Dr. Laveniya Satgunaseelan graduated MBBS(Hons), BMedSc(Hons) from Monash University, Melbourne, Australia, in 2007. She initially was an accredited neurosurgical resident, after which she made a career change to surgical pathology. Laveniya trained in surgical pathology at Royal Prince Alfred Hospital (RPAH) and Douglass Hanly Moir Pathology, both in Sydney, Australia. During this time, she underwent training in molecular pathology, melanoma pathology and neuropathology. After gaining Fellowship of the Royal College of Pathologists of Australasia (RCPA) in 2018, Laveniya spent a year working in general surgical pathology, with subspecialty practice in head and neck pathology, at RPAH, one of the largest tertiary cancer referral centers in Australia. She then moved to the molecular service at the Department of Neuropathology at RPAH, which caters to the east coast of Australia and New Zealand. Laveniya also serves on the Cancer Scientific Advisory Committee of the RCPA, whose aim is to ensure quality and precision in cancer services in Australasia. She is currently undertaking a PhD at the University of Sydney in the genomic landscape of tongue cancer in young female patients. She is also an active member of the ClinGen Somatic Cancer Working Group and its Pediatric Cancer Taskforce, and is the current co-chair of the Histone H3 Somatic Cancer Variant Curation Expert Panel (SC-VCEP). Laveniya is passionate about equity of access to cancer genomic services.
Laveniya Satgunaseelan, Maggie Lee, Grace Wei, Shalima Nair
Royal Prince Alfred Hospital, Sydney, NSW, Australia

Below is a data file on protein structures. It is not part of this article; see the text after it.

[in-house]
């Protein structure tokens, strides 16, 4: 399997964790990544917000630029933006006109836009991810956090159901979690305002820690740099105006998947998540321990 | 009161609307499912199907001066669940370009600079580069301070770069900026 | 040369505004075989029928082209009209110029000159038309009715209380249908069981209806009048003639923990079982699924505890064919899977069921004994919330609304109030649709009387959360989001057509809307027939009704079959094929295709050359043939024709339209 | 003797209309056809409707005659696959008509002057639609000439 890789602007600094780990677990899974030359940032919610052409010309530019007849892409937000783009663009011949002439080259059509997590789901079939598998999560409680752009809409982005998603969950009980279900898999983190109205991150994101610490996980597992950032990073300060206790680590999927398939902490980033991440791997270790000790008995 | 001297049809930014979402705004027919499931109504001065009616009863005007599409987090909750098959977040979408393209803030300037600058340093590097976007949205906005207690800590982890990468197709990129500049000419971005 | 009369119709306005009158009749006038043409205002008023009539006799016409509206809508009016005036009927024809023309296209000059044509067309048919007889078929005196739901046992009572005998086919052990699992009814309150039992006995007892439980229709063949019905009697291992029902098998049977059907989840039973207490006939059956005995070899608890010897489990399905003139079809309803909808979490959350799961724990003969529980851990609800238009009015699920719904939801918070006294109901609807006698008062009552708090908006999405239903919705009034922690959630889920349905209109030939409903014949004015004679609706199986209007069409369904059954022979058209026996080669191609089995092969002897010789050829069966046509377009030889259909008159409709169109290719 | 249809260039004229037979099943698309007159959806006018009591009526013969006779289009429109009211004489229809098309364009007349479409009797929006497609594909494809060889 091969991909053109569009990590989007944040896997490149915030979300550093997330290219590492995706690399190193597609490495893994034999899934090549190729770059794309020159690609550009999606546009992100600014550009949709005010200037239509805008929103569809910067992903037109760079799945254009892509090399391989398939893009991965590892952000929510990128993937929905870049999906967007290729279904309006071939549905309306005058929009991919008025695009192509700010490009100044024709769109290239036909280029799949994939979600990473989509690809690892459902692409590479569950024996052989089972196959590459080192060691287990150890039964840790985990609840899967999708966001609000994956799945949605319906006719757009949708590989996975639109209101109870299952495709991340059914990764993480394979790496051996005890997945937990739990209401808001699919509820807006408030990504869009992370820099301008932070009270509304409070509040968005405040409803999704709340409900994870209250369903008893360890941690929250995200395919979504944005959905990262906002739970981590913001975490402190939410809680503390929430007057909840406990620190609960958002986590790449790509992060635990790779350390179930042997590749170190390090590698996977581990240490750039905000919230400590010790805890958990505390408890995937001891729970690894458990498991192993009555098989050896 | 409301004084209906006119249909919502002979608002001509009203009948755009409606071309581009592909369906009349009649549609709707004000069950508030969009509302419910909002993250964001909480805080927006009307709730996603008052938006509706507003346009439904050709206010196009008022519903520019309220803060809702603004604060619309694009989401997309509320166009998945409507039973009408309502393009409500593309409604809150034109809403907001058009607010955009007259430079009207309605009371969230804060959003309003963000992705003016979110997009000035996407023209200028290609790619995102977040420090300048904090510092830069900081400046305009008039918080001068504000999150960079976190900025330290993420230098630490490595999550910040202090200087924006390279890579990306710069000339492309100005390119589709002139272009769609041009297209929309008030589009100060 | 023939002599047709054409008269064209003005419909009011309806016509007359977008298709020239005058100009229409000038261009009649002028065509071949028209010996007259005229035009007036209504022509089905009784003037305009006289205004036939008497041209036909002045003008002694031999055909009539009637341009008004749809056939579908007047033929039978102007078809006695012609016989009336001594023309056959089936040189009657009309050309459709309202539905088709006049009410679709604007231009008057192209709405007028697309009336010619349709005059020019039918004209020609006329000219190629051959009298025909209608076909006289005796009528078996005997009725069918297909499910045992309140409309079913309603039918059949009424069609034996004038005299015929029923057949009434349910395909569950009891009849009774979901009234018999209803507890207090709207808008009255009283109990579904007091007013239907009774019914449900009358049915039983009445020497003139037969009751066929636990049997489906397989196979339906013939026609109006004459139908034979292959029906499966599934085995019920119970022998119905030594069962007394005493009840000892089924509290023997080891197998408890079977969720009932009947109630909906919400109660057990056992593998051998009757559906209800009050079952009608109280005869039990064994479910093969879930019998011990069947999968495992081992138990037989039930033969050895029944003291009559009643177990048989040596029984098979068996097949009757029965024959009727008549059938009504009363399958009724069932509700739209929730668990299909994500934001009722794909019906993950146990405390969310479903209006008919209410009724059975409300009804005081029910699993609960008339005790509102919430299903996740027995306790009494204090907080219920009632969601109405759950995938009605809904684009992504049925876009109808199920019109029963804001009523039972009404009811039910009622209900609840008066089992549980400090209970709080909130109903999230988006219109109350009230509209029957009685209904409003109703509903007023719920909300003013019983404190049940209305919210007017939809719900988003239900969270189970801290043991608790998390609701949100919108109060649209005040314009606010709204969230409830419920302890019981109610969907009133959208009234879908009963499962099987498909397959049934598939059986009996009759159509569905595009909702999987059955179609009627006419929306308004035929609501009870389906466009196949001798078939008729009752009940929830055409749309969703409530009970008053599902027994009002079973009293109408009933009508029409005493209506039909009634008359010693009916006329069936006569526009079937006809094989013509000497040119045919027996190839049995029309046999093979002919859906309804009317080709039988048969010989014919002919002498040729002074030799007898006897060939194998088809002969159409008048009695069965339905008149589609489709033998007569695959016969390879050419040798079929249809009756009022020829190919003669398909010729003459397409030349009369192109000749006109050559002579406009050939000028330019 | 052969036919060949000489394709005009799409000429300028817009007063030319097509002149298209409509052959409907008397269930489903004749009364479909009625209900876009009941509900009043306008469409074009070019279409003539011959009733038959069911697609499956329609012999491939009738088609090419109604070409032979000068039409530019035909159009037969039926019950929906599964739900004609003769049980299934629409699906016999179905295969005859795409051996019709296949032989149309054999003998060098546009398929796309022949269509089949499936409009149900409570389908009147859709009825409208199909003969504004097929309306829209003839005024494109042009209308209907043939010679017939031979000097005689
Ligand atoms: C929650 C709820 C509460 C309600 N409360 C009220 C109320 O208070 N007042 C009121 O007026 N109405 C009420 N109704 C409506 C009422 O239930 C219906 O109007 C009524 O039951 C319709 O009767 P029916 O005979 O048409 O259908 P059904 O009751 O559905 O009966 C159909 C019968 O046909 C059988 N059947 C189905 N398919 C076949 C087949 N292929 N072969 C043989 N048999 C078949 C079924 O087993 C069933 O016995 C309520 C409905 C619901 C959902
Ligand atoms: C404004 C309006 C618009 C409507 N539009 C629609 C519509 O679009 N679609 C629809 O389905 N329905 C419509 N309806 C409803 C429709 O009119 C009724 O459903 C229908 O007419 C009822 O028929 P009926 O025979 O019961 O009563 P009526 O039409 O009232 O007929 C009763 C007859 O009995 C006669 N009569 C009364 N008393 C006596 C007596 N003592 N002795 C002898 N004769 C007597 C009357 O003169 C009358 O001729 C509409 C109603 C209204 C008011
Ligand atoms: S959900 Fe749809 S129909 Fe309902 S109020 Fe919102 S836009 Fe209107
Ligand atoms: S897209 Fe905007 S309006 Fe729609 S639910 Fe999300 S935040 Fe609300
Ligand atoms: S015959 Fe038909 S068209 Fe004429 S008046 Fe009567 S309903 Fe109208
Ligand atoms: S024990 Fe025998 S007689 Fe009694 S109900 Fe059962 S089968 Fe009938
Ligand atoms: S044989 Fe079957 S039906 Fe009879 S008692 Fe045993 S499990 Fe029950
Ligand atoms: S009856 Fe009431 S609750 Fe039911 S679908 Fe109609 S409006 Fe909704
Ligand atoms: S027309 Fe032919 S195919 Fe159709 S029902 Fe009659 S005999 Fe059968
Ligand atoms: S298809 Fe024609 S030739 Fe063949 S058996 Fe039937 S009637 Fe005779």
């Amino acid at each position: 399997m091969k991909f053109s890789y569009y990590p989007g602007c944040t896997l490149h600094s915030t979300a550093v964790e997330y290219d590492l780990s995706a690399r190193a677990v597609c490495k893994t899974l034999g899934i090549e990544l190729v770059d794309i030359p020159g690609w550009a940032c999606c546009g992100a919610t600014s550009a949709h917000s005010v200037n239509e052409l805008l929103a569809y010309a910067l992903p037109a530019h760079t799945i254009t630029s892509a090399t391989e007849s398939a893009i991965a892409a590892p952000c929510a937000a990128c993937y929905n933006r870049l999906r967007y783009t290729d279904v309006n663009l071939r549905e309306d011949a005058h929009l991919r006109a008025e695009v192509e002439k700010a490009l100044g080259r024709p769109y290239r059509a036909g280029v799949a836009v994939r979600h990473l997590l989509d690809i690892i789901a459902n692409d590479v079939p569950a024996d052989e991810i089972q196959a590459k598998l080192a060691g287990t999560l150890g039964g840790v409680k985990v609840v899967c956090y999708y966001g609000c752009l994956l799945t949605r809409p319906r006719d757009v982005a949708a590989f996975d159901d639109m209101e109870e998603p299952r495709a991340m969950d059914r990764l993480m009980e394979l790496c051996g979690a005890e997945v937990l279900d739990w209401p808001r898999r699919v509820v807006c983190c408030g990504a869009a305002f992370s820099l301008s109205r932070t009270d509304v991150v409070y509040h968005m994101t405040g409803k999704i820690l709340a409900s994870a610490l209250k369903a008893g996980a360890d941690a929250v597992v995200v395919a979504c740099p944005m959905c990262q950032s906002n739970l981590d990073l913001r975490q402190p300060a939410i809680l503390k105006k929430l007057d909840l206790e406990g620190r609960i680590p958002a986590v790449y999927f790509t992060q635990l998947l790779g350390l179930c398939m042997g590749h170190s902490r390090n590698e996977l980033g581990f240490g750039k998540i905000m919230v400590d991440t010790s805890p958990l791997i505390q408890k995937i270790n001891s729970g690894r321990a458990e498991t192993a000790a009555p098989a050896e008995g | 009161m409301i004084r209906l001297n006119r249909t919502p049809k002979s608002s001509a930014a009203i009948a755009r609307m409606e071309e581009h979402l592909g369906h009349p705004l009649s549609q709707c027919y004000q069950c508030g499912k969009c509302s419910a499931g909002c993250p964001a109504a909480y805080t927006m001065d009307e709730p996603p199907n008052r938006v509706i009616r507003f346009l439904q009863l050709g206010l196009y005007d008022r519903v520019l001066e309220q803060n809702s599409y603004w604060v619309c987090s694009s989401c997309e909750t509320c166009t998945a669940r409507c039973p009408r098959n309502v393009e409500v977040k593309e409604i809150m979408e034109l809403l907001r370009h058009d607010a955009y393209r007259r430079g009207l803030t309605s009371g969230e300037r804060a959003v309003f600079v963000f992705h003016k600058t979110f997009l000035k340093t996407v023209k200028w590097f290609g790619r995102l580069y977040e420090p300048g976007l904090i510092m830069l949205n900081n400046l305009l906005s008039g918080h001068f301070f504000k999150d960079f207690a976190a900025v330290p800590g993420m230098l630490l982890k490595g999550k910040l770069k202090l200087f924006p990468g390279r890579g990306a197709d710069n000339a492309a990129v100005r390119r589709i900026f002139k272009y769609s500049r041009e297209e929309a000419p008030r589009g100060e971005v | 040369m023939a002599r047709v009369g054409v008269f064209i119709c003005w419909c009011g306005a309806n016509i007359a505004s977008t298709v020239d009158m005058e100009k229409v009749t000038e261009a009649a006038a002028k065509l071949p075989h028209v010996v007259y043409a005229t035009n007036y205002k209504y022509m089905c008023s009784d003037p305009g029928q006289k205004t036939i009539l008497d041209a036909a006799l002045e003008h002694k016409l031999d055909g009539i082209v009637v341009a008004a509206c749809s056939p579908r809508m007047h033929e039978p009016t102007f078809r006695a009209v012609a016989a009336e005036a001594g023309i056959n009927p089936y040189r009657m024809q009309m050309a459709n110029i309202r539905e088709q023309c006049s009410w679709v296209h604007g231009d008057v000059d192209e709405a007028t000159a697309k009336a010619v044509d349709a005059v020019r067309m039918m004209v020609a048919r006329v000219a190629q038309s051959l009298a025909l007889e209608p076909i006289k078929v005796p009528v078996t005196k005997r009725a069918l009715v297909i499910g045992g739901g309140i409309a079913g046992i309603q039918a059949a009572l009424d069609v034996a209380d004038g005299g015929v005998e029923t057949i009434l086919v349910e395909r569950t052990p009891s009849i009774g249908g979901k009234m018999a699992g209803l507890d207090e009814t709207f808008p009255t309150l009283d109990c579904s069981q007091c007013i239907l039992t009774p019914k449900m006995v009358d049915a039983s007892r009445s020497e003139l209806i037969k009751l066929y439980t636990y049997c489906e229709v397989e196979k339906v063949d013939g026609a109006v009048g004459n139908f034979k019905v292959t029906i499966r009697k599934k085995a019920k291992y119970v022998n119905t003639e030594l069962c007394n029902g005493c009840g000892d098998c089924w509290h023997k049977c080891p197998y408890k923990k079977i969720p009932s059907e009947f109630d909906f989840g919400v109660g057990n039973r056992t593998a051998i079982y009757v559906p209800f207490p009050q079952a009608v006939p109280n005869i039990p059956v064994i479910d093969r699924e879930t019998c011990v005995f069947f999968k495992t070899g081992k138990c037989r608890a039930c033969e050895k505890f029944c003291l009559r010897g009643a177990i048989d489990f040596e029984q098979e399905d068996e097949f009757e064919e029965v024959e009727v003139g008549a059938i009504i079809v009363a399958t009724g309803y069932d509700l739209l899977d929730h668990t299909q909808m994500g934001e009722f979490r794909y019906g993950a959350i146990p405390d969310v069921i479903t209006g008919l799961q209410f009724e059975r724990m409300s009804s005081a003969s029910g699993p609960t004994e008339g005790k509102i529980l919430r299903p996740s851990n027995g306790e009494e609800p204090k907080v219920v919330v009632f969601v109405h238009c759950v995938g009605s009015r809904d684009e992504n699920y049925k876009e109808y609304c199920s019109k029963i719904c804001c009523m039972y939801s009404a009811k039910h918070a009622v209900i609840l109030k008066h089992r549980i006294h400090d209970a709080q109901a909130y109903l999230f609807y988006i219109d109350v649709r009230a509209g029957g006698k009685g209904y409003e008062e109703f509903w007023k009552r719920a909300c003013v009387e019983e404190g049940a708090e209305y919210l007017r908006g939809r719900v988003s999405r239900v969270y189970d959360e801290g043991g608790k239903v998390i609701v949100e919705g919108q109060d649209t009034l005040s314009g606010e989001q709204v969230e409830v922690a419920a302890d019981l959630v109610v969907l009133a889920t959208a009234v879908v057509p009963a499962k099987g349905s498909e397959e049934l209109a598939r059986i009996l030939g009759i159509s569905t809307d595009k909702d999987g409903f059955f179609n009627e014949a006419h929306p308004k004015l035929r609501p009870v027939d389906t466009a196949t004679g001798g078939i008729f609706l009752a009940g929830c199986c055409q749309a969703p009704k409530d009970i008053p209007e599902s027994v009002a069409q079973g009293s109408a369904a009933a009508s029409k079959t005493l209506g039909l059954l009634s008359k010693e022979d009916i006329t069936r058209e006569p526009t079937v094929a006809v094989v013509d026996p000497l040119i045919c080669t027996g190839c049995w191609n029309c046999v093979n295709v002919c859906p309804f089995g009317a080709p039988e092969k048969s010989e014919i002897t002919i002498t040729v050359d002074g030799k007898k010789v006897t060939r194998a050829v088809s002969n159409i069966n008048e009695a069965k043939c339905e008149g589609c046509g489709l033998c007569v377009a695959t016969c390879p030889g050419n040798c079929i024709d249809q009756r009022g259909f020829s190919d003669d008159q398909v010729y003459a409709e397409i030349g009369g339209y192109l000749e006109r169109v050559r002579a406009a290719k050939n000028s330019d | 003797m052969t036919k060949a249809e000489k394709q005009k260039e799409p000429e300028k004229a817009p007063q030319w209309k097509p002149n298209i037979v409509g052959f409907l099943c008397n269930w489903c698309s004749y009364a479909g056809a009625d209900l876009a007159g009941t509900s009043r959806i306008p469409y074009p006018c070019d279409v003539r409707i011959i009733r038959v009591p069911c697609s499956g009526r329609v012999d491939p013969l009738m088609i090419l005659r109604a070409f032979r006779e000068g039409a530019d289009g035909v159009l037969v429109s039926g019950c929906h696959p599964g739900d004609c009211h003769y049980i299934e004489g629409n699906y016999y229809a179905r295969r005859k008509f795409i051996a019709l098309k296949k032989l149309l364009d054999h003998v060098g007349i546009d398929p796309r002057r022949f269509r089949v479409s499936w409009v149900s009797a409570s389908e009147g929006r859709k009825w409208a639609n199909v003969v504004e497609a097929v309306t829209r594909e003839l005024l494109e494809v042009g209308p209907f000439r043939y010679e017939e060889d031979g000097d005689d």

While genomic data has revolutionized brain tumor diagnostics in the past decade, methylation profiling has emerged as a valuable classification tool. Methylation profiling is increasingly being shown to be a compelling diagnostic adjunct in pediatric brain tumors. We therefore sought to delineate its most useful indications in diagnostically challenging adult tumors, in combination with current genomic classification parameters. Here we detail our initial experience at a national tertiary referral centre for neuro-oncology diagnostics in Australia. To date, we have profiled 80 such cases using Illumina MethylationEPIC arrays, with DNA extracted from formalin fixed paraffin embedded tissue. Methylation data was analysed using the German Cancer Research Centre (DKFZ) Brain Tumor Methylation Classifier (v12.3). 50 tumours had undergone a concomitant next generation sequencing (NGS) targeted glioma gene panel (20 low grade gliomas/glioneuronal tumors; 30 high grade gliomas). Concordance between the histological diagnosis and methylation class result (with recommended calibrated score ?0.84) was observed in 75% of classifiable cases. Of the low grade gliomas (LGGs), 45% of diagnoses were unresolved by NGS. Of these unresolved cases, the diagnosis of 1 case was resolved by methylation profiling (11%). Of the high grade gliomas (HGGs), 57% of diagnoses were unresolved by NGS. By contrast, 65% of unresolved HGG cases were resolved by methylation profiling, largely comprising ependymomas, medulloblastomas and high grade neuroepithelial tumours. Our preliminary results indicate that methylation profiling has an important role in diagnostically challenging, high grade adult brain tumors, particularly where the tumor entity is also found in the pediatric population.